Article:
John Ritenbaugh, stating that Ecclesiastes 3 expresses awesome possibilities for the future, also points out that Ecclesiastes 4 reminds us that there are harsh realities for those living under the sun, making compromise with the world inviting. Many of Go. . .
As Part One concluded, we were considering the fact that, despite our society’s general squeamishness about executing cowardly deserters, God has declared that He will cast the cowardly into the Lake of Fire (Revelation 21:7-8). ...
Terrorism is frequently in the news these days, and seeing it, we abhor the acts of terrorists as cruelty and violence against unsuspecting civilians. David Maas, however, wonders if we may be causing just as much destruction as the average terrorist throu. . .
John Ritenbaugh uses an impelling example of some Ukrainian Jews who applied foresight and sacrifice to escape from the impending onslaught of the Nazis, saving themselves from certain destruction. The sermon then focuses upon the dangers of sloth and proc. . .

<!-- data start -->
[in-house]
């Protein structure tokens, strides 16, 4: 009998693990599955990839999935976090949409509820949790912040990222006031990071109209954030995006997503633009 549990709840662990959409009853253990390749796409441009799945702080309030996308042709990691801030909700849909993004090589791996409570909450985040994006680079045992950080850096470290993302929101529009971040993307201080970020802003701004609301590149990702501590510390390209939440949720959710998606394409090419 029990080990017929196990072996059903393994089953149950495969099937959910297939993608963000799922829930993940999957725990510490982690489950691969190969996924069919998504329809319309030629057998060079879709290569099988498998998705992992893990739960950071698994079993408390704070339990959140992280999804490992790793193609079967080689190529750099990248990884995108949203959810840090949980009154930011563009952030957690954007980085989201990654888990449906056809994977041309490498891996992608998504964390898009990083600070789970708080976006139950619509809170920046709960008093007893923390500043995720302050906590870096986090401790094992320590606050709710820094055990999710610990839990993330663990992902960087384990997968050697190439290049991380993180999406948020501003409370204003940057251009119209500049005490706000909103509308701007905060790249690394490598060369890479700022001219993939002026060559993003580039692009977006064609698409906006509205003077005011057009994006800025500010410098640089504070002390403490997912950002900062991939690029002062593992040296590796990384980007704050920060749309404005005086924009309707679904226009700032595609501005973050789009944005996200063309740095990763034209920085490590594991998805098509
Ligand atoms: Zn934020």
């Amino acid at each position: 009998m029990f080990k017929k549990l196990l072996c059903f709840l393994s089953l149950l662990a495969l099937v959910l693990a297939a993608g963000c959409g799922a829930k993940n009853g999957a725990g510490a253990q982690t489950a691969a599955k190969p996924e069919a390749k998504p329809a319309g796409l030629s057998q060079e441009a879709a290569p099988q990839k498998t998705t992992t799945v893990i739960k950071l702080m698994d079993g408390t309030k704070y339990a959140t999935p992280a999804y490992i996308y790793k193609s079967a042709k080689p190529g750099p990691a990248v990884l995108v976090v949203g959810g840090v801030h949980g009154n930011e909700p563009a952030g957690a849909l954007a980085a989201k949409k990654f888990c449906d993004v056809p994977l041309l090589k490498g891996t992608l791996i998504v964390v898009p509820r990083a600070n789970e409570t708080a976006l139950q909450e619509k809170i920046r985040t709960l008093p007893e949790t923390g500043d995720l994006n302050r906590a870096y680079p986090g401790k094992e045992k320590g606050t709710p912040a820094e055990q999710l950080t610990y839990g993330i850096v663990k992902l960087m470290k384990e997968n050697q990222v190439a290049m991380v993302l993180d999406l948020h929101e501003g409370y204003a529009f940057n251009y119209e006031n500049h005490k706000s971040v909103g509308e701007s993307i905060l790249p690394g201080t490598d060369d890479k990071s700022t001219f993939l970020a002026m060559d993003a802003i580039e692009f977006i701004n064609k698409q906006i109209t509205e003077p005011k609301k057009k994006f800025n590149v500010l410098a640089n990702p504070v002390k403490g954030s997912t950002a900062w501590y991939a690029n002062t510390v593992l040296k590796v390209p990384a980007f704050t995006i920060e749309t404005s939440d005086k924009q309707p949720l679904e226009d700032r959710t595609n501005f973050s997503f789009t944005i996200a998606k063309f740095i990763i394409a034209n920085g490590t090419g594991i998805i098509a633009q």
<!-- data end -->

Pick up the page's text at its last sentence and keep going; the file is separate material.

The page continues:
John Ritenbaugh, reflecting upon escalating energy prices, urges caution and self-control in spending and taking on debt. If the supply of oil should be drastically cut, all vital services would shut down, and our quality of life would deteriorate. In 1971. . .
John Ritenbaugh analyzes the five-point warning message given to the scattered Hebrews by Jesus Christ. The writer of Hebrews does not identify a single flagrant violation of law, but instead delivers a general castigation for incremental, continuous, disr. . .
We have a tendency to put matters behind us once we are finished with them, but we cannot afford to do this with the lessons we learn from the Days of Unleavened Bread. John Reid shows that those lessons are eternal!
Laziness and fear are the greatest challenges to love. When Protestant theologians disparage "works," connecting them to salvation rather than sanctification and growth, they encourage spiritual laziness. If we are lazy, we might still be saved, . . .